Proportional Representation with First-Past-The-Post Voting - ProFirst or PFPTP - a new approach to PR!

A summary

Now, in the Twenty-first Century, we can finally give our MPs a vote in the House which is itself proportional to how the people voted. No need for the clumsy Alternative Vote systems that have been the only way to attempt this till now. This proposed reform builds on the speed and simplicity of the present single-vote system to combine the best of First-past-the-post with a genuine PR system.

It could be achieved without major constitutional change, and would be made possible by the introduction of electronic voting in the House (something which has already been under consideration).

Simulated outcomes both of this PFPTP ProFirst system and of the now-rejected AV system can be seen by clicking on the items in the box on the left. In outline, the PFPTP ProFirst system works as set out below, and is given in more detail on the following pages.

  • Keep the present first-past-the-post system intact, with the same (or fewer) constituencies each with a single MP – the one, as now, who polled the largest number of local votes.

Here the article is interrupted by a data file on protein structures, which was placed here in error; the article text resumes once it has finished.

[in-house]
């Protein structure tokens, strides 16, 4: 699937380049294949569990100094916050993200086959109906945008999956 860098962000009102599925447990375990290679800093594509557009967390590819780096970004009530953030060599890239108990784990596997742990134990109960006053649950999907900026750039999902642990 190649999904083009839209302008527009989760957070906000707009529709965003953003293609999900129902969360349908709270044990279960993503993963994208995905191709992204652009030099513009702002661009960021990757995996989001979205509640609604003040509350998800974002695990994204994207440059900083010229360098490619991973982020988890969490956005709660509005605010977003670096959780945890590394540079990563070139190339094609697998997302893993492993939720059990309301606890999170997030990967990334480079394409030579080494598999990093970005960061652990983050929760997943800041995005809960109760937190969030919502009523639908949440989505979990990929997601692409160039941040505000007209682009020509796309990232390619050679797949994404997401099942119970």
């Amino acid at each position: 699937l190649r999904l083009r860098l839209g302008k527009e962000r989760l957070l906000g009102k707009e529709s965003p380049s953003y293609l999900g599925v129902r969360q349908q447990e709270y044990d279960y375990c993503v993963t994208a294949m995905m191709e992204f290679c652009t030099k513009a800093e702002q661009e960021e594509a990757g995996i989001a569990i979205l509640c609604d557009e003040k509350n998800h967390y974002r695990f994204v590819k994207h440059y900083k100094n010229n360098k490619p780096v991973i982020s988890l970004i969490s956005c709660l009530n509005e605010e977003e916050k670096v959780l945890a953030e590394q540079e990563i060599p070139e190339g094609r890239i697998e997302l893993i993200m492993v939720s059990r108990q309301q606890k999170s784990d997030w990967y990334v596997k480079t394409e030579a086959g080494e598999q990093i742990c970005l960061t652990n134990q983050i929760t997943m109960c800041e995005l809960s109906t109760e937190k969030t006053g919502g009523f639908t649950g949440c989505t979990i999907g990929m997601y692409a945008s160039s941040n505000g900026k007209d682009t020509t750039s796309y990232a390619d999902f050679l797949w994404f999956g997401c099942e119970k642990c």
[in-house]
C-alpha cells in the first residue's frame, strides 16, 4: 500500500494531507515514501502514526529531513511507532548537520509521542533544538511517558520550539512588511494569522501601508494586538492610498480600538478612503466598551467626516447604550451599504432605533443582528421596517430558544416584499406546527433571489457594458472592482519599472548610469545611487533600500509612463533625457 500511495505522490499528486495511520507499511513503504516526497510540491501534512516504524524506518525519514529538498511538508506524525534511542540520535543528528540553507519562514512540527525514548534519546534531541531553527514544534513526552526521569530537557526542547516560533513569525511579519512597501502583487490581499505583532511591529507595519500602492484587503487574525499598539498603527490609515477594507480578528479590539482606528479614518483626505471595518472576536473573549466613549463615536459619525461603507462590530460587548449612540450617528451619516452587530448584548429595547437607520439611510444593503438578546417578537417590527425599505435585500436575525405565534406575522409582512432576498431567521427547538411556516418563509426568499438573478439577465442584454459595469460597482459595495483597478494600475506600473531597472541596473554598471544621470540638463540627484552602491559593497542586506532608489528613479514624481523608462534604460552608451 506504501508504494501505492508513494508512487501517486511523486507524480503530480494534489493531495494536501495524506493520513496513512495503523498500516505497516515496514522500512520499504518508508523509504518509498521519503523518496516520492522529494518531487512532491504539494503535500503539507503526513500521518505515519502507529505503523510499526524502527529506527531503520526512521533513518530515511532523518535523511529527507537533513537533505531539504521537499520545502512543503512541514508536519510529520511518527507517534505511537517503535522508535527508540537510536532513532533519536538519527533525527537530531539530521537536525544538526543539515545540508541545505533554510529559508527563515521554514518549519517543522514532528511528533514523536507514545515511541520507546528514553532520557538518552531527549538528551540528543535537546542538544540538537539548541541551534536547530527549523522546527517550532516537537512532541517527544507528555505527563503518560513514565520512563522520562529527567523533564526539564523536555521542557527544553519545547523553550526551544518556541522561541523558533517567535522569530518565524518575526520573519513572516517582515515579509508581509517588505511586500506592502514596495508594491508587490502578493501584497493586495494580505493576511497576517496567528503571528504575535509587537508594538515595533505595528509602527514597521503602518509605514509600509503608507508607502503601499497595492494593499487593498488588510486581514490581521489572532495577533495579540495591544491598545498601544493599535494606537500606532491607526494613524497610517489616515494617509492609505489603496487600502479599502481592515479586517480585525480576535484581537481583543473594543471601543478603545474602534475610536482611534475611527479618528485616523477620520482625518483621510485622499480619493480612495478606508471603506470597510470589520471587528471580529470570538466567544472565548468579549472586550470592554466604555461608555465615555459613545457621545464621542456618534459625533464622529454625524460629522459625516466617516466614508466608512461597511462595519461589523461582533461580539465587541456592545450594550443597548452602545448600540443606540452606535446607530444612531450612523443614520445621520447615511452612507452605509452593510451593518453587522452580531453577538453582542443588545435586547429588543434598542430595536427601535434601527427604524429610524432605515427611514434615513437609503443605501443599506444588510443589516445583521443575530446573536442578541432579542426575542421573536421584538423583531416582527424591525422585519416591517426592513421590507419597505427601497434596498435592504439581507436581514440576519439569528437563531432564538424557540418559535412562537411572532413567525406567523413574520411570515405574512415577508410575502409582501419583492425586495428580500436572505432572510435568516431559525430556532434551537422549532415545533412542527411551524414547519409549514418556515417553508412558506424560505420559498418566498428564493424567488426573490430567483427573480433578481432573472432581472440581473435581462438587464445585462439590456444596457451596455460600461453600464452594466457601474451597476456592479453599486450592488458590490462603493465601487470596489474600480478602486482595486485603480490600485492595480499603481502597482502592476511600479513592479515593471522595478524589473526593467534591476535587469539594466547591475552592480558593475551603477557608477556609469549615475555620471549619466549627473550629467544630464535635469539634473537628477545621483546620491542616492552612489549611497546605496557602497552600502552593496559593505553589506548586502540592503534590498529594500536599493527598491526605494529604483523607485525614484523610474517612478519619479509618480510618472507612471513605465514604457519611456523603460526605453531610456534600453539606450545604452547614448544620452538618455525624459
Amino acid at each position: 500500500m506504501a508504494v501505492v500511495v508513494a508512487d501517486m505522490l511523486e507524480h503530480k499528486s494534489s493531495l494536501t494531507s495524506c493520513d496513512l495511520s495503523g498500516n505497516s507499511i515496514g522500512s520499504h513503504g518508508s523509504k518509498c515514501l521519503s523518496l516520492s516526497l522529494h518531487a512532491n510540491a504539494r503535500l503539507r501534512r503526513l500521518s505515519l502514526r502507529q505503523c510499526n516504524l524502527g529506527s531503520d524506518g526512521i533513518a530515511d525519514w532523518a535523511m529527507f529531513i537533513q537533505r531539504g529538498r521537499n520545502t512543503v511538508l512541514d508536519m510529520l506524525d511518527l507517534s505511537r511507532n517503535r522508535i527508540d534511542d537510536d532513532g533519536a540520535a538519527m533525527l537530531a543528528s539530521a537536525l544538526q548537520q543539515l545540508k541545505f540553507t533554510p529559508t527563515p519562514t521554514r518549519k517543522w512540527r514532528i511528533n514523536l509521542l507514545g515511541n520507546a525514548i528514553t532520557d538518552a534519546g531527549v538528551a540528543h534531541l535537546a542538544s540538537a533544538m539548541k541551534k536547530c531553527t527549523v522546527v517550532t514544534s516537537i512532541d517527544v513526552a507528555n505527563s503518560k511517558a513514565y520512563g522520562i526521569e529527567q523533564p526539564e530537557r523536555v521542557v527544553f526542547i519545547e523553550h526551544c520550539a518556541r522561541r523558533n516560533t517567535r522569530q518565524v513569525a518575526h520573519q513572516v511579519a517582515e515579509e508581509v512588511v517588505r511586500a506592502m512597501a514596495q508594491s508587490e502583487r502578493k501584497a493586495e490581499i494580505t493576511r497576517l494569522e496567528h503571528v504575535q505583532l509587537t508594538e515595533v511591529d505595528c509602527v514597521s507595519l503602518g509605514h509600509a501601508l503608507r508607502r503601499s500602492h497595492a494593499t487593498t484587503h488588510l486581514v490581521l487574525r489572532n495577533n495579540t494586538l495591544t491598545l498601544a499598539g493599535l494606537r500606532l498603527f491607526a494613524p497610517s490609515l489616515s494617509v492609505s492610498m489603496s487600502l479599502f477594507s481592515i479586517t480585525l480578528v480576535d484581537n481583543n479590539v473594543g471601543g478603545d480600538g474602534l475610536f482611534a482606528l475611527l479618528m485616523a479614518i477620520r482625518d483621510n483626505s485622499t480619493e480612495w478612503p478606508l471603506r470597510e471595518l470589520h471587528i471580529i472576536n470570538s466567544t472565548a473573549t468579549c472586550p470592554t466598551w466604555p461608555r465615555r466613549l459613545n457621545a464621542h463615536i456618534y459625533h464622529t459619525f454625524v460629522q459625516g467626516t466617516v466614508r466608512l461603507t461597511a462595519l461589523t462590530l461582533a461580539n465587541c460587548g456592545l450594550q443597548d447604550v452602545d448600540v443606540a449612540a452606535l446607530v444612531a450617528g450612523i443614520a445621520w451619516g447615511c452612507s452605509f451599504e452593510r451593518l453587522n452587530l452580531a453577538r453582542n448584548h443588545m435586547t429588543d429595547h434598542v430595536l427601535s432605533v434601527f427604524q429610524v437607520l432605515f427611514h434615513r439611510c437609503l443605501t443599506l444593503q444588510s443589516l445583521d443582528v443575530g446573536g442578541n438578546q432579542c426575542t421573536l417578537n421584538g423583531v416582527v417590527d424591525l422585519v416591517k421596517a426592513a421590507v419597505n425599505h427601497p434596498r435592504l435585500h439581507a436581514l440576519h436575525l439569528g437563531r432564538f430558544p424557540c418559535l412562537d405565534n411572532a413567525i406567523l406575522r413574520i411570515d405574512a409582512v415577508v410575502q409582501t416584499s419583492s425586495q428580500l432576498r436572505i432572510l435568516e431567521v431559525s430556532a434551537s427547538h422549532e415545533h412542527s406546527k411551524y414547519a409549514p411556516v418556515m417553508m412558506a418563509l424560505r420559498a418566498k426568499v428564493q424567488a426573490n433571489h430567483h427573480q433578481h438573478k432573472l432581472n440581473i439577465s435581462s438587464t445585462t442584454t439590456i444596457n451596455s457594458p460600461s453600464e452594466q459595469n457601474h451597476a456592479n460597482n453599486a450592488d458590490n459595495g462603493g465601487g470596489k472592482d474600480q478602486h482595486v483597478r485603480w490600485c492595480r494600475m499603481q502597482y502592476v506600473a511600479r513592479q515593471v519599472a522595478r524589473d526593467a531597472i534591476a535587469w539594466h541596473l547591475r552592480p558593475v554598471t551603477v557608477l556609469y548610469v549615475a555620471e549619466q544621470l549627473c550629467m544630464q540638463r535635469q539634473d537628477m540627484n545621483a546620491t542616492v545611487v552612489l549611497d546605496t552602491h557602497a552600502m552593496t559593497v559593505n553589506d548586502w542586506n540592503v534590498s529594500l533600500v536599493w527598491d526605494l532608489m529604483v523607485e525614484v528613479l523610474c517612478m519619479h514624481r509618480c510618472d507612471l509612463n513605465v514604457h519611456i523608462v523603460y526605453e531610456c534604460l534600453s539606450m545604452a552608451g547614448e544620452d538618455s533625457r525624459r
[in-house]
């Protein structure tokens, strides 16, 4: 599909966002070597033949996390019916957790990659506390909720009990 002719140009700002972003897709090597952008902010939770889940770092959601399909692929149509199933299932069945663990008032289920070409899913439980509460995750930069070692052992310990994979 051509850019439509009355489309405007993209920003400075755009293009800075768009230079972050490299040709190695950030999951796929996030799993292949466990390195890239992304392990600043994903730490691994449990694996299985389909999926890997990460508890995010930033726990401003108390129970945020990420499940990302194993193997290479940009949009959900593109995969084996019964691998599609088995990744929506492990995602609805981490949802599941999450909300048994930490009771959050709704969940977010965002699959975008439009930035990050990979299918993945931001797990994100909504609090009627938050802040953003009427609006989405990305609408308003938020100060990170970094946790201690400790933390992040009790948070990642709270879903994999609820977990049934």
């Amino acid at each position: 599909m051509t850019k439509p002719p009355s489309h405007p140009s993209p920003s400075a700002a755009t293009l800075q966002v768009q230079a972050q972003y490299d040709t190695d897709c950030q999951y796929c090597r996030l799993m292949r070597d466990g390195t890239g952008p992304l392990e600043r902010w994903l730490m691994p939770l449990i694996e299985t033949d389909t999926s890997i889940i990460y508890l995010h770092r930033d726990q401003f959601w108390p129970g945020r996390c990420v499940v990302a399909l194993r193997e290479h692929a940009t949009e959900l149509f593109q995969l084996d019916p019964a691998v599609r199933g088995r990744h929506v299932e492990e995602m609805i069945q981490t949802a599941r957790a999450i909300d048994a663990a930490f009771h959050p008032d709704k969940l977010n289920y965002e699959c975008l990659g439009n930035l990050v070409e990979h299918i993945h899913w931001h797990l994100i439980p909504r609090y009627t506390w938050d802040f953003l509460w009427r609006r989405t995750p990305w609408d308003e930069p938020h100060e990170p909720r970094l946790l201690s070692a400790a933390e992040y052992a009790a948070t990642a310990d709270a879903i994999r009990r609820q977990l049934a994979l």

• Each MP’s individual vote in the House would then have an assigned value or “count” numerically equal to that MP’s electoral poll, but scaled by their party’s share of the total vote throughout the country.

  • Thus an MP representing a party with few seats but a much larger proportion of the popular vote and who personally had achieved a large share of the local vote, would carry a voting power or “count” in the House much larger than that of an MP belonging to a party with a large number of seats but a relatively smaller proportion of the popular vote and who had only just scraped in on the local vote.
  • The sum total of all MPs’ votes in the House would numerically and proportionally equal the sum total of electoral votes cast for every party that won at least one seat. And the total of each party’s MPs’ “counts” would exactly equal the total number of votes which that party had received. Independent MPs would carry their own vote “count”.
  • This would mean that almost every voter would be represented, and could see how their vote had contributed on every issue. Those who had not voted for the member elected to represent their local constituency would know that their local MP did not carry their vote at all in the House and did not benefit from it, but that all MPs of the party they voted for did in fact together carry the whole of their otherwise “wasted” vote.
  • In other words, virtually every vote cast in the election would count exactly proportionally at every division in the House. Voters would be re-assured that:
  • Your vote will Count ... and Count ... and Count ...